China’s A-shares may not make it to the MSCI emerging markets index this year as Beijing still needs to improve market access for foreign investors, according to a senior executive at State Street Global Advisors (SSGA), a US-based asset management firm.
“We certainly expect [the inclusion] over the next few years. But I think this year is… quite close to call. I think the consideration around accessibility still needs to be answered,” said Kevin Anderson, SSGA’s head of investments for the Asia Pacific region.
“For example, it is important that Shenzhen [Stock Connect] is up and running. That’s the question the index provider will obviously be considering,” he said on Wednesday.
At the moment, international investors are able to access the mainland capital market only through the qualified foreign institutional investor (QFII) and renminbi qualified foreign institutional investor (RQFII) programs and the Shanghai-Hong Kong Stock Connect scheme.
Foreign investors have been seeking greater access to the market and eased capital controls.
The MSCI emerging market index is created by Morgan Stanley Capital International (MSCI) to measure equity market performance in 23 emerging economies.
It reviews its constituents each June to decide if a country can be included in the index based on economic development, market size, liquidity and accessibility.
As a wide variety of financial products worldwide such as exchange-traded funds and mutual funds track the performance of the international benchmark, inclusion of A-shares in the index could lead to more fund flows into the Chinese market.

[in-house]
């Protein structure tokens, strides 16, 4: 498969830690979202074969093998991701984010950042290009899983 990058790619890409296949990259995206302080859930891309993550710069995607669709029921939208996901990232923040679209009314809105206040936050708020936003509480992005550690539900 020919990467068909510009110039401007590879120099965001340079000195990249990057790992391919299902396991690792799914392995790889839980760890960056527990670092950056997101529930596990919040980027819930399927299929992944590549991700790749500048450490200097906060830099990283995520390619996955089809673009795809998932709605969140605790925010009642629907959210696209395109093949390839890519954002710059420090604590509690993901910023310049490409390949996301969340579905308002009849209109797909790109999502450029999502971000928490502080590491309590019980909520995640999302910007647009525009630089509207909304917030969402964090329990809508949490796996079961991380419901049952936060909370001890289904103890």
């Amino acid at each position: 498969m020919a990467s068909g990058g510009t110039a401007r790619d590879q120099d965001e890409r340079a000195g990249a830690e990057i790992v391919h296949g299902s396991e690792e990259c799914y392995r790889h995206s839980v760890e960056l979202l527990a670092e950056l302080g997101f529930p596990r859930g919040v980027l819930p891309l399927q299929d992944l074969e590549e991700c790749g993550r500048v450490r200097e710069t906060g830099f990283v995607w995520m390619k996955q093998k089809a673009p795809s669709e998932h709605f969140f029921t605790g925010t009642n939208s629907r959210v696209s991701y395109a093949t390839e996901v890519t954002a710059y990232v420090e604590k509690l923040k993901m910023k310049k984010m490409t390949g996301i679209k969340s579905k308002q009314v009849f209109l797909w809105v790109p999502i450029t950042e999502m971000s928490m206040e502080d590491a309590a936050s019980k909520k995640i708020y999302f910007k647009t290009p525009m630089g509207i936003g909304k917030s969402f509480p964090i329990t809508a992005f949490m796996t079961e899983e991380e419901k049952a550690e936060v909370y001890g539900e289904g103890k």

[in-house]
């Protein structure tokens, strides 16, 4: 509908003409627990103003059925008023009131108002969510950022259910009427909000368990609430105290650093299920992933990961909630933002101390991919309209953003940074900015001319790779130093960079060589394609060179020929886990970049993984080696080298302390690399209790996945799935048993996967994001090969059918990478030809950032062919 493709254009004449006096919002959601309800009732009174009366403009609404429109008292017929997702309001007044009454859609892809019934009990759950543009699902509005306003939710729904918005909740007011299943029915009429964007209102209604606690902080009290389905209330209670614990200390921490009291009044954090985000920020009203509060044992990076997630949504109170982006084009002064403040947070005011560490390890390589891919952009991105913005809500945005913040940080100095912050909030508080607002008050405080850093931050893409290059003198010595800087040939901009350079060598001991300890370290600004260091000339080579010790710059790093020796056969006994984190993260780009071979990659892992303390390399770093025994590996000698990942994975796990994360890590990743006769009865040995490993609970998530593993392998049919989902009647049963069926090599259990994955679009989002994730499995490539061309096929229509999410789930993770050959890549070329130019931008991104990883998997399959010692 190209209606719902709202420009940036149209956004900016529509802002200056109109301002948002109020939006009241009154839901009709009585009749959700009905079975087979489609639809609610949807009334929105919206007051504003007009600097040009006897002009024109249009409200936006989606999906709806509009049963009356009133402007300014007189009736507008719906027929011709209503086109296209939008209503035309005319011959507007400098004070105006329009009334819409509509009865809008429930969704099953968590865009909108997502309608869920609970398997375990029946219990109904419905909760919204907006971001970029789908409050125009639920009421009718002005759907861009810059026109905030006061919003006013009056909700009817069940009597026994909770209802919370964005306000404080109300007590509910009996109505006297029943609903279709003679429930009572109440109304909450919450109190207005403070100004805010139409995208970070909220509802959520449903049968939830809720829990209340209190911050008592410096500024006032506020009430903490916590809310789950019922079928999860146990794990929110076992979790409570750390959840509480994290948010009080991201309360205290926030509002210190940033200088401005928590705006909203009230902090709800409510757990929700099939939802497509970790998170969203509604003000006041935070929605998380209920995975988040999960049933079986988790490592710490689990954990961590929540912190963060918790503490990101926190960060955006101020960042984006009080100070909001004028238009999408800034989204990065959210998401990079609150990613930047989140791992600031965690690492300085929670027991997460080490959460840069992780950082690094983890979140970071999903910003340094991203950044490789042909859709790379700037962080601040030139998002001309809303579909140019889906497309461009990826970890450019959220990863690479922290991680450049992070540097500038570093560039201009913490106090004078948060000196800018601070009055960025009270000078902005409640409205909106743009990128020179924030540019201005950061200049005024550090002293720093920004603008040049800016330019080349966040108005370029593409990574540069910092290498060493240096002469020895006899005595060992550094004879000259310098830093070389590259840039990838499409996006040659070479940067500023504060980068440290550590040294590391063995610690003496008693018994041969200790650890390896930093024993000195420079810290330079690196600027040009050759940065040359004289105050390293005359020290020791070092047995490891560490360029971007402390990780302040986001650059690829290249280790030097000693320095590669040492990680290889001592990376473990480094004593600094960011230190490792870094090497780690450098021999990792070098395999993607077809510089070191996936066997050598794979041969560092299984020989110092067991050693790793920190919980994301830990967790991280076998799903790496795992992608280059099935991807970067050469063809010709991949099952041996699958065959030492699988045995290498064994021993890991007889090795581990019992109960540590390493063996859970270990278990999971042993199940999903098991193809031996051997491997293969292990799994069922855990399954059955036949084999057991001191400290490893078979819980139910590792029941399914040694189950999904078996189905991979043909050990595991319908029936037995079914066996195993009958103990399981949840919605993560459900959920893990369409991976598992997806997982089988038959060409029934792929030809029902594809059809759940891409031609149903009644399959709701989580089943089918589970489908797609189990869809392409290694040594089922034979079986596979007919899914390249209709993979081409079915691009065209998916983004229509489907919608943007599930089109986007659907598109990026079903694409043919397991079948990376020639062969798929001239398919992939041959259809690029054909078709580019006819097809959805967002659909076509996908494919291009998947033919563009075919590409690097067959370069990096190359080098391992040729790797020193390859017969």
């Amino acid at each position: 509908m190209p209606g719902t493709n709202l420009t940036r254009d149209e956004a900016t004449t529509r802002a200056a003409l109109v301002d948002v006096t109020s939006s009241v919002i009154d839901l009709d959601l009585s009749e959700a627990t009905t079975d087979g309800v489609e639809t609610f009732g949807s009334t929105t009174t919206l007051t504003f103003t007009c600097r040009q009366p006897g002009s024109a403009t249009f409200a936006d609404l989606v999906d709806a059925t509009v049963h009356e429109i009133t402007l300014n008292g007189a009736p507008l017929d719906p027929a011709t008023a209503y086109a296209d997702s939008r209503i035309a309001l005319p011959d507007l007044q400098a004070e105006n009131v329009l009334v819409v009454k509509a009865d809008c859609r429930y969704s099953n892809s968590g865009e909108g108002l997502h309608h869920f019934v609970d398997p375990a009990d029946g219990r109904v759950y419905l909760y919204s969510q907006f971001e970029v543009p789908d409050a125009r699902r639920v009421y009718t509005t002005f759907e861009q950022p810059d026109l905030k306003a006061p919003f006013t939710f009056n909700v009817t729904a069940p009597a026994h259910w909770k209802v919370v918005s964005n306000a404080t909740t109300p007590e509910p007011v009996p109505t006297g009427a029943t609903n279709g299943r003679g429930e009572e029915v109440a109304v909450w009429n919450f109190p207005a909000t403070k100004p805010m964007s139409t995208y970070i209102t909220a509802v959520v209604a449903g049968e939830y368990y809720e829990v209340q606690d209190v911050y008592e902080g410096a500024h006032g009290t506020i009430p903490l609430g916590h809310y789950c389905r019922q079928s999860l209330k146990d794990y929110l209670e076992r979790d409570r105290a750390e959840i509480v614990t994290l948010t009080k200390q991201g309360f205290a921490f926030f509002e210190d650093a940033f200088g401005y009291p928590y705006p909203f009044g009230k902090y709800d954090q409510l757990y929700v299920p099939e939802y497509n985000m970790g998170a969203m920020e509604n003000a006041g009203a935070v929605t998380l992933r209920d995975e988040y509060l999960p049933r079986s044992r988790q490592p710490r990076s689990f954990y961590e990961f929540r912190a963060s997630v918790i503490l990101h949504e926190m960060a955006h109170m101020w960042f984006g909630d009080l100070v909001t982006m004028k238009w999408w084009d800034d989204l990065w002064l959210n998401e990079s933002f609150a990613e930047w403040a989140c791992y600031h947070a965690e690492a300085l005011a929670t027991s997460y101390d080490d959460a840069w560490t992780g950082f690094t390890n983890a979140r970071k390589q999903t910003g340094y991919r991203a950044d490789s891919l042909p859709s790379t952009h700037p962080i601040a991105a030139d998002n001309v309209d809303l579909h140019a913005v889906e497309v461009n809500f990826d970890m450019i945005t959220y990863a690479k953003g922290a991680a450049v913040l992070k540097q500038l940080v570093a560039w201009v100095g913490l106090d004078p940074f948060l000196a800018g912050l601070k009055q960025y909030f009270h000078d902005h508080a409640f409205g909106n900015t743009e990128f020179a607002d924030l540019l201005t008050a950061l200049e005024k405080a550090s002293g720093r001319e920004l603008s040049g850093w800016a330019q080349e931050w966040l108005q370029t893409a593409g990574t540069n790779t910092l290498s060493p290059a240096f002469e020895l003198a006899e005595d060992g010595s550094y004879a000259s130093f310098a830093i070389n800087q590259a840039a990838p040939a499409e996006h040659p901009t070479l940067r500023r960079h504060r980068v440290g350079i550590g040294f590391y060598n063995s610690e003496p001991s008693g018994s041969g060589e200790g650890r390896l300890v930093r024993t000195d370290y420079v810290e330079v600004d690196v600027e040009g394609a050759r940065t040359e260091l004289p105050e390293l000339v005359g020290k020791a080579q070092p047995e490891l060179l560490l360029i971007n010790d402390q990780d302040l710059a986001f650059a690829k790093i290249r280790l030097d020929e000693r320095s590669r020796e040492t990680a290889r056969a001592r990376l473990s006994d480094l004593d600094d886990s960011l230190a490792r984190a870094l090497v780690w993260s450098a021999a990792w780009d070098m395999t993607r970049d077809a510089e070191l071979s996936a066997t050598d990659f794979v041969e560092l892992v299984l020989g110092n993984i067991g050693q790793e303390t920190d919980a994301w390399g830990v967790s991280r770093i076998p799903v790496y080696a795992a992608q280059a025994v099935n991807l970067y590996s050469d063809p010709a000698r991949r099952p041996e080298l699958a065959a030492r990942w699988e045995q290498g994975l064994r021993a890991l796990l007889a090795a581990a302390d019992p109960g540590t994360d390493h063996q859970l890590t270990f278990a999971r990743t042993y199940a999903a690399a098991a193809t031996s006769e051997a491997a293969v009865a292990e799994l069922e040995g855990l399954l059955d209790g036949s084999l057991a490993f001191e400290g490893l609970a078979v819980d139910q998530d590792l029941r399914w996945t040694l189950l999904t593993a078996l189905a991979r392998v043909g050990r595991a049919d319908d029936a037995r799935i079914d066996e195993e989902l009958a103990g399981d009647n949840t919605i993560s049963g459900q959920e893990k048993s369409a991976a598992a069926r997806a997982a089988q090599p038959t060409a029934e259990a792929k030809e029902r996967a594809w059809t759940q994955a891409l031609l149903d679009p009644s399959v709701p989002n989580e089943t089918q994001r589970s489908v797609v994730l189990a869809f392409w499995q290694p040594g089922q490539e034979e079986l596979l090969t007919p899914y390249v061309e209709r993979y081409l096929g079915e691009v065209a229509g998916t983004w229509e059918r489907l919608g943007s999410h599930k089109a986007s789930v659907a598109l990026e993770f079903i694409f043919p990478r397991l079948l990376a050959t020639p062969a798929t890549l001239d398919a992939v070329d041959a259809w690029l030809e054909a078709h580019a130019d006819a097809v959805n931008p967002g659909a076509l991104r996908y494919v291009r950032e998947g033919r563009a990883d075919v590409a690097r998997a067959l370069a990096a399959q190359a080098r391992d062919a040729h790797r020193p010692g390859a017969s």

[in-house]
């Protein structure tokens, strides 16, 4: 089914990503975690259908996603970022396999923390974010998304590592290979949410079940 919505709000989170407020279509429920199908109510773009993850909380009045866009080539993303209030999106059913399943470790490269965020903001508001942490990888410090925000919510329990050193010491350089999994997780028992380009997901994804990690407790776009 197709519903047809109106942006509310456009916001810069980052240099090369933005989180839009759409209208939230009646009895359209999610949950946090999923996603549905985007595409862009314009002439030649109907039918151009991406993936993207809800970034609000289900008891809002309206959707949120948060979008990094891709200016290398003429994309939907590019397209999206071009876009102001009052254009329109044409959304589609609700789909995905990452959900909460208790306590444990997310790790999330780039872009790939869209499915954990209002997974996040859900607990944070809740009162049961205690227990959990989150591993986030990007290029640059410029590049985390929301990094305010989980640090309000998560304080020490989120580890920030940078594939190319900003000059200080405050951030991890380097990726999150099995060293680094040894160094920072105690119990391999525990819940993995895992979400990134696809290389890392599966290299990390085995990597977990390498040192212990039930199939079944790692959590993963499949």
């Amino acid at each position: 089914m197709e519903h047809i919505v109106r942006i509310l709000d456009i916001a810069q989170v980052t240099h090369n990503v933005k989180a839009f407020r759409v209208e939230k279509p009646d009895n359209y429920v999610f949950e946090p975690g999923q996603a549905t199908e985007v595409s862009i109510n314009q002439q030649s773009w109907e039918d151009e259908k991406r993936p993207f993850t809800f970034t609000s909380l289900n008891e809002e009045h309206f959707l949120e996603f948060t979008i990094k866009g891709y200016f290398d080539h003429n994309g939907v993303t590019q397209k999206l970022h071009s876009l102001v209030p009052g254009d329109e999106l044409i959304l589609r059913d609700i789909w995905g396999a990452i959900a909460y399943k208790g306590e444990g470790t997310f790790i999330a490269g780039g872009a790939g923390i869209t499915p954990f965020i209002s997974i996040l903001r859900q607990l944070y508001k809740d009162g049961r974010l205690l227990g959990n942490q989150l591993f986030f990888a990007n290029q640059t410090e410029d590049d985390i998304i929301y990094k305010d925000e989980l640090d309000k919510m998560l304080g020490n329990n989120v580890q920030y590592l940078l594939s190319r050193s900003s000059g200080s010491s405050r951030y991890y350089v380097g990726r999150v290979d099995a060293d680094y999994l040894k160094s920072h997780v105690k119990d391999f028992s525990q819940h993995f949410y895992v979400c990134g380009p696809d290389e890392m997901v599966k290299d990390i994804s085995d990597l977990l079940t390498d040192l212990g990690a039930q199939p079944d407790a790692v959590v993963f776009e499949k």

Sunny Ng, head of portfolio strategy Asia ex-Japan at SSGA, said the MSCI will surely include A-shares in the index at some point in the future, as the Shanghai and Shenzhen stock markets together constitute the second largest market in the world in terms of capitalization and turnover.
“It’s too big to ignore. It’s just a matter of time… they are going to do it when the access [to the market] becomes big enough,” he said.
But he said the MSCI is likely to include A-share constituents to the index on a gradual basis. Hence, the stocks may account for only a small percentage of the index in the beginning.
But the weighting will become heavier when there is improvement in the quota and size of QFII and RQFII, Ng said. Full inclusion may happen after abolishment of the quota system and elimination of capital mobility restrictions, he said.
“A-shares will represent about 20 percent of the MSCI emerging market index if you are just looking at market cap basis… [but] they won’t do that in the first step,” Ng added.
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